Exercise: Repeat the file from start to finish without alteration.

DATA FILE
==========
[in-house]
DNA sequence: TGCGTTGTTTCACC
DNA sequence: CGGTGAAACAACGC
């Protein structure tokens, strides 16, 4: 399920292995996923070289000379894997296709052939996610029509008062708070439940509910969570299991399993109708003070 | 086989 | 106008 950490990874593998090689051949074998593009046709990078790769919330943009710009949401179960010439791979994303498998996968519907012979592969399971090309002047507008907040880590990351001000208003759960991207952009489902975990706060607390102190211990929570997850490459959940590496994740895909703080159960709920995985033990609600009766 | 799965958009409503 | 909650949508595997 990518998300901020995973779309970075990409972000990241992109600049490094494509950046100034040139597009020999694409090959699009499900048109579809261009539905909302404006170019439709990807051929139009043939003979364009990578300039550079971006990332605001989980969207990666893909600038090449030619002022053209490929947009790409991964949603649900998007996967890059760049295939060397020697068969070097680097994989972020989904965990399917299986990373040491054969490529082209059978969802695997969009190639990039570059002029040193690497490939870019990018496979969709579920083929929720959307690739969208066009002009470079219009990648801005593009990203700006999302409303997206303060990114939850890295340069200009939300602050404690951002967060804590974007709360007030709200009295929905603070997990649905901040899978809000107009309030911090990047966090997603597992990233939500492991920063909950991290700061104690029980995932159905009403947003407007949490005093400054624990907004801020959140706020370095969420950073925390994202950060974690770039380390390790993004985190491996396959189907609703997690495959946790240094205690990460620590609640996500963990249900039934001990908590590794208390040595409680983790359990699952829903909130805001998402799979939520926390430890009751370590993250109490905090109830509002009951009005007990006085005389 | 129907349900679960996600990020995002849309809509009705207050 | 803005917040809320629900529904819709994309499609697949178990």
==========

[in-house]
DNA sequence: TGCGTTGTTTCACC
DNA sequence: CGGTGAAACAACGC
């Protein structure tokens, strides 16, 4: 399920292995996923070289000379894997296709052939996610029509008062708070439940509910969570299991399993109708003070 | 086989 | 106008 950490990874593998090689051949074998593009046709990078790769919330943009710009949401179960010439791979994303498998996968519907012979592969399971090309002047507008907040880590990351001000208003759960991207952009489902975990706060607390102190211990929570997850490459959940590496994740895909703080159960709920995985033990609600009766 | 799965958009409503 | 909650949508595997 990518998300901020995973779309970075990409972000990241992109600049490094494509950046100034040139597009020999694409090959699009499900048109579809261009539905909302404006170019439709990807051929139009043939003979364009990578300039550079971006990332605001989980969207990666893909600038090449030619002022053209490929947009790409991964949603649900998007996967890059760049295939060397020697068969070097680097994989972020989904965990399917299986990373040491054969490529082209059978969802695997969009190639990039570059002029040193690497490939870019990018496979969709579920083929929720959307690739969208066009002009470079219009990648801005593009990203700006999302409303997206303060990114939850890295340069200009939300602050404690951002967060804590974007709360007030709200009295929905603070997990649905901040899978809000107009309030911090990047966090997603597992990233939500492991920063909950991290700061104690029980995932159905009403947003407007949490005093400054624990907004801020959140706020370095969420950073925390994202950060974690770039380390390790993004985190491996396959189907609703997690495959946790240094205690990460620590609640996500963990249900039934001990908590590794208390040595409680983790359990699952829903909130805001998402799979939520926390430890009751370590993250109490905090109830509002009951009005007990006085005389 | 129907349900679960996600990020995002849309809509009705207050 | 803005917040809320629900529904819709994309499609697949178990």